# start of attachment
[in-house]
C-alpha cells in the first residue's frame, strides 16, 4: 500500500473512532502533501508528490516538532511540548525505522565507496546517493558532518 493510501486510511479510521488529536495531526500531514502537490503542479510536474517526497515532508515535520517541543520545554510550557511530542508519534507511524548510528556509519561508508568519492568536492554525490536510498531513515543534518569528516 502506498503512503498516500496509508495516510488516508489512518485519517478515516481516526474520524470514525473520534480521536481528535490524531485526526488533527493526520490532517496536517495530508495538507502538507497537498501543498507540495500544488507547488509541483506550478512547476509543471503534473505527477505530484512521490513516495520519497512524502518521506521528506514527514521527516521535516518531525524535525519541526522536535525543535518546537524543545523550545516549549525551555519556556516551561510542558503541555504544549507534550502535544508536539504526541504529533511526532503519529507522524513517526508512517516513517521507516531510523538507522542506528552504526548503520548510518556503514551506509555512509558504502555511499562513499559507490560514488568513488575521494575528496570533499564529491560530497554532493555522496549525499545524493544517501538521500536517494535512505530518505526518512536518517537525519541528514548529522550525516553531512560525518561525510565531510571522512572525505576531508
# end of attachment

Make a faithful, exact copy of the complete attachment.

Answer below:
[in-house]
C-alpha cells in the first residue's frame, strides 16, 4: 500500500473512532502533501508528490516538532511540548525505522565507496546517493558532518 493510501486510511479510521488529536495531526500531514502537490503542479510536474517526497515532508515535520517541543520545554510550557511530542508519534507511524548510528556509519561508508568519492568536492554525490536510498531513515543534518569528516 502506498503512503498516500496509508495516510488516508489512518485519517478515516481516526474520524470514525473520534480521536481528535490524531485526526488533527493526520490532517496536517495530508495538507502538507497537498501543498507540495500544488507547488509541483506550478512547476509543471503534473505527477505530484512521490513516495520519497512524502518521506521528506514527514521527516521535516518531525524535525519541526522536535525543535518546537524543545523550545516549549525551555519556556516551561510542558503541555504544549507534550502535544508536539504526541504529533511526532503519529507522524513517526508512517516513517521507516531510523538507522542506528552504526548503520548510518556503514551506509555512509558504502555511499562513499559507490560514488568513488575521494575528496570533499564529491560530497554532493555522496549525499545524493544517501538521500536517494535512505530518505526518512536518517537525519541528514548529522550525516553531512560525518561525510565531510571522512572525505576531508